Lipid Profiles in Lyme Borreliosis: A Potential Role for Apheresis?

Horm Metab Res 2019; 51: 326-329 DOI: 10.1055/a-0885-7169Dyslipidemia and dyslipoproteinemia are common causes of metabolic and cardiovascular diseases. On the other hand, intracellular bacteria, such as Borrelia burgdorferi, utilize host lipids to survive and disseminate within the host. Recent data suggest that elevated lipids are a contributing factor to the maintenance and severity of Lyme disease and its complications. Here we review and discuss the role of lipids in Borreliosis and report on a pilot trial to examine the potential roles of circulating lipids and lipoproteins in patients with Borrelia infection. In this analysis we assessed the clinical and lipid profiles of 519 patients (319 women, 200 men) with a proven history of Lyme disease, before and after an extracorporeal double membrane filtration. Lipid profiles pre- and post-apheresis were analyzed in conjunction with clinical symptoms and parameters of inflammation. Circulating cholesterol, triglycerides, LDL, LP(a), and other inflammatory lipids were significantly reduced after the apheresis, while symptoms of the disorder and bioindexes of inflammation such as CRP improved. Further studies should be initiated to investigate the possibly causal relation between Lyme disease and circulating lipids and to design appropriate therapeutic strategies. [...] © Georg Thieme Verlag KG Stuttgart · New YorkArticle in Thieme eJournals: Table of contents  |  Abstract  | &nbs...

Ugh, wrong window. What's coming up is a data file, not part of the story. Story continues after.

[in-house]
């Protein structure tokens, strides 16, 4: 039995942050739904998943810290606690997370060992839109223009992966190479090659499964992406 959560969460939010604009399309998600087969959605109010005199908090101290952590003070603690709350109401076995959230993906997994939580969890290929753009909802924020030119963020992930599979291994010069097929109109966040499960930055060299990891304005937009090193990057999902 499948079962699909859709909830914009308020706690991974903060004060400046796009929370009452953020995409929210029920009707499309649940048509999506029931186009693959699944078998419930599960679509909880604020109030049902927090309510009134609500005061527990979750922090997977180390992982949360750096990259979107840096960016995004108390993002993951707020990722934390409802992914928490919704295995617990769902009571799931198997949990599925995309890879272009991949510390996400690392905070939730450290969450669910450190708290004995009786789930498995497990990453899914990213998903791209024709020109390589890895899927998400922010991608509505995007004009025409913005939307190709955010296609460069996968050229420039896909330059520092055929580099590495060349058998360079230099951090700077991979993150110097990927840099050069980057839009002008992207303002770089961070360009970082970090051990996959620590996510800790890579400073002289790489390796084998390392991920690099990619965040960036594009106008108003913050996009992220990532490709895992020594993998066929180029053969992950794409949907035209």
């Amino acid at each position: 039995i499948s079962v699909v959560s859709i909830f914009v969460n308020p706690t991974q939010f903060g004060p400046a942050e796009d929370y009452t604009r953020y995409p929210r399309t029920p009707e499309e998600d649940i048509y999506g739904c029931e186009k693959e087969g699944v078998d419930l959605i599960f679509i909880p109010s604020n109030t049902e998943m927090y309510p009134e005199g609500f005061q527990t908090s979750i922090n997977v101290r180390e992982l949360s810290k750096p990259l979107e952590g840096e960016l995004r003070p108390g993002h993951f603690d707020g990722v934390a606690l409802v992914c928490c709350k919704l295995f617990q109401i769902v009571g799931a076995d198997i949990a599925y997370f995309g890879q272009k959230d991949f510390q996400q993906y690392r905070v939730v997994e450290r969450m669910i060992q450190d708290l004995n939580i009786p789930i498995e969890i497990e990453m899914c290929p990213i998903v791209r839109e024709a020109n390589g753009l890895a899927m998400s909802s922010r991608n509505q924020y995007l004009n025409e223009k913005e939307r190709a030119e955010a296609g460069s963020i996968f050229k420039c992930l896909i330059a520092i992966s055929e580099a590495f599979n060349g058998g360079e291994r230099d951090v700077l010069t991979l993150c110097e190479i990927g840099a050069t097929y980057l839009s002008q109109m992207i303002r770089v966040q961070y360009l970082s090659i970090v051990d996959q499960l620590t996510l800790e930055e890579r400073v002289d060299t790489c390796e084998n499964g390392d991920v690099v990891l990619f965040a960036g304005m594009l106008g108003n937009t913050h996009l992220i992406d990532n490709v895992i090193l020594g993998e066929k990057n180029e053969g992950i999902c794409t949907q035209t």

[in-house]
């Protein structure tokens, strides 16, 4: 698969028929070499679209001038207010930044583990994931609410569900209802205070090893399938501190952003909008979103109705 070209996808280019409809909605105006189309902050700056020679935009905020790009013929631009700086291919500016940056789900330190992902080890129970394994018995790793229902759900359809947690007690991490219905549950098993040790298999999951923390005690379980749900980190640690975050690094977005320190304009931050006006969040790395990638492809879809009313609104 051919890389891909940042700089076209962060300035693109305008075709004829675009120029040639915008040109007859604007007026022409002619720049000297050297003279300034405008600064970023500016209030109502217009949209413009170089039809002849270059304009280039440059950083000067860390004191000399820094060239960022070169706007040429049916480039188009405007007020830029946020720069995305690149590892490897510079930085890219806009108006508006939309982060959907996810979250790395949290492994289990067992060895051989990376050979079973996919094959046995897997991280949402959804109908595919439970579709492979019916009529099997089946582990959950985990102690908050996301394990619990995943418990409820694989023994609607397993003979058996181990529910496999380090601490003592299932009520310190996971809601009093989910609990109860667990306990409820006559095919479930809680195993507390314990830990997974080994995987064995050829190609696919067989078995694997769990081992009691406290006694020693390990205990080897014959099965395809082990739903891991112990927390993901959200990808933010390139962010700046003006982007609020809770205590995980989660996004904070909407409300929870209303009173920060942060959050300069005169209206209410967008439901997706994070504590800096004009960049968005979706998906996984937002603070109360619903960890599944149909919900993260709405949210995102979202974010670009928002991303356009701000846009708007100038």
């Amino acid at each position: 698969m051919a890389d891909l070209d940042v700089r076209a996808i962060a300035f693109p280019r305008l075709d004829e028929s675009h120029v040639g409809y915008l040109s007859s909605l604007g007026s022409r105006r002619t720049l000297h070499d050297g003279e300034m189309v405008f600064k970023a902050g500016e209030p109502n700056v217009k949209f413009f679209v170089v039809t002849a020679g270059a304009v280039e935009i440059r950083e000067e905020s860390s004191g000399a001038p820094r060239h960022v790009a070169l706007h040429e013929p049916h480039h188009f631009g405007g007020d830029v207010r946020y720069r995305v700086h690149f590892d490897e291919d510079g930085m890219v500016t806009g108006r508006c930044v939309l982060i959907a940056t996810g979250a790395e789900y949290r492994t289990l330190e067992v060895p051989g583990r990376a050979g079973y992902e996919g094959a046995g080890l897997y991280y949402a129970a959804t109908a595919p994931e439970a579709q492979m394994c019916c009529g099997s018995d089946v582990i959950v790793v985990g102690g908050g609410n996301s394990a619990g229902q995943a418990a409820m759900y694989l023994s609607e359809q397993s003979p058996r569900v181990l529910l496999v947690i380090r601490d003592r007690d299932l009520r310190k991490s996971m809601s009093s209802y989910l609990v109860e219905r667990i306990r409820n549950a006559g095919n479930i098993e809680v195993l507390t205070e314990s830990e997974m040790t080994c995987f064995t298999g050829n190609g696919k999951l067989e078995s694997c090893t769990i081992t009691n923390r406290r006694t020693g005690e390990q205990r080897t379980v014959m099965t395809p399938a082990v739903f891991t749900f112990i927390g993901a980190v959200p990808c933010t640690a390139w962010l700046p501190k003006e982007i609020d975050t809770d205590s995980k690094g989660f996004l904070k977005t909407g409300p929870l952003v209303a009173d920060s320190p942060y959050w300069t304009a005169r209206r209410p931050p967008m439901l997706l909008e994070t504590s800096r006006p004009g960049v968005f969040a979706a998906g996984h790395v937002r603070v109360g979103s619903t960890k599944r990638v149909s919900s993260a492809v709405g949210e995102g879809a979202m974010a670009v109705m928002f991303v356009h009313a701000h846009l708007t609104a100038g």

Source: Hormone and Metabolic Research - Category: Endocrinology Authors: Tags: Endocrine Care Source Type: research

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This article is protected by copyright. All rights reserved. The presence of cholesterol glycolipids in the membranes of Borrelia burgdorferi was detected and characterized by biophysical and biochemical approaches.  Cholesterol glycolipids are present in both the outer and inner membranes, but are different in composition and their ability to form lipid rafts and in their associated proteins.
Source: Molecular Microbiology - Category: Microbiology Authors: Tags: Research Article Source Type: research
Abstract Co-existing disordered and ordered (raft) membrane domains exist in Borrelia burgdorferi, the causative agent of Lyme disease. However, although B. burgdorferi contains cholesterol lipids, it lacks sphingolipids-a crucial component of rafts in eukaryotes. To define the principles of ordered lipid domain formation in Borrelia, the domain forming properties of vesicles composed of its three major lipids, acylated cholesteryl galactoside (ACGal), monogalactosyl diacyglycerol (MGalD), and phosphatidylcholine (PC) and/or their mixtures were studied. Anisotropy and fluorescence resonance energy transfer me...
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This study provides the first analysis of a prokaryotic lipid raft and has relevance for the biology of Borrelia, other pathogenic bacteria, as well as for the evolution of these structures. This article is protected by copyright. All rights reserved
Source: Proteomics - Category: Biochemistry Authors: Tags: Research Article Source Type: research
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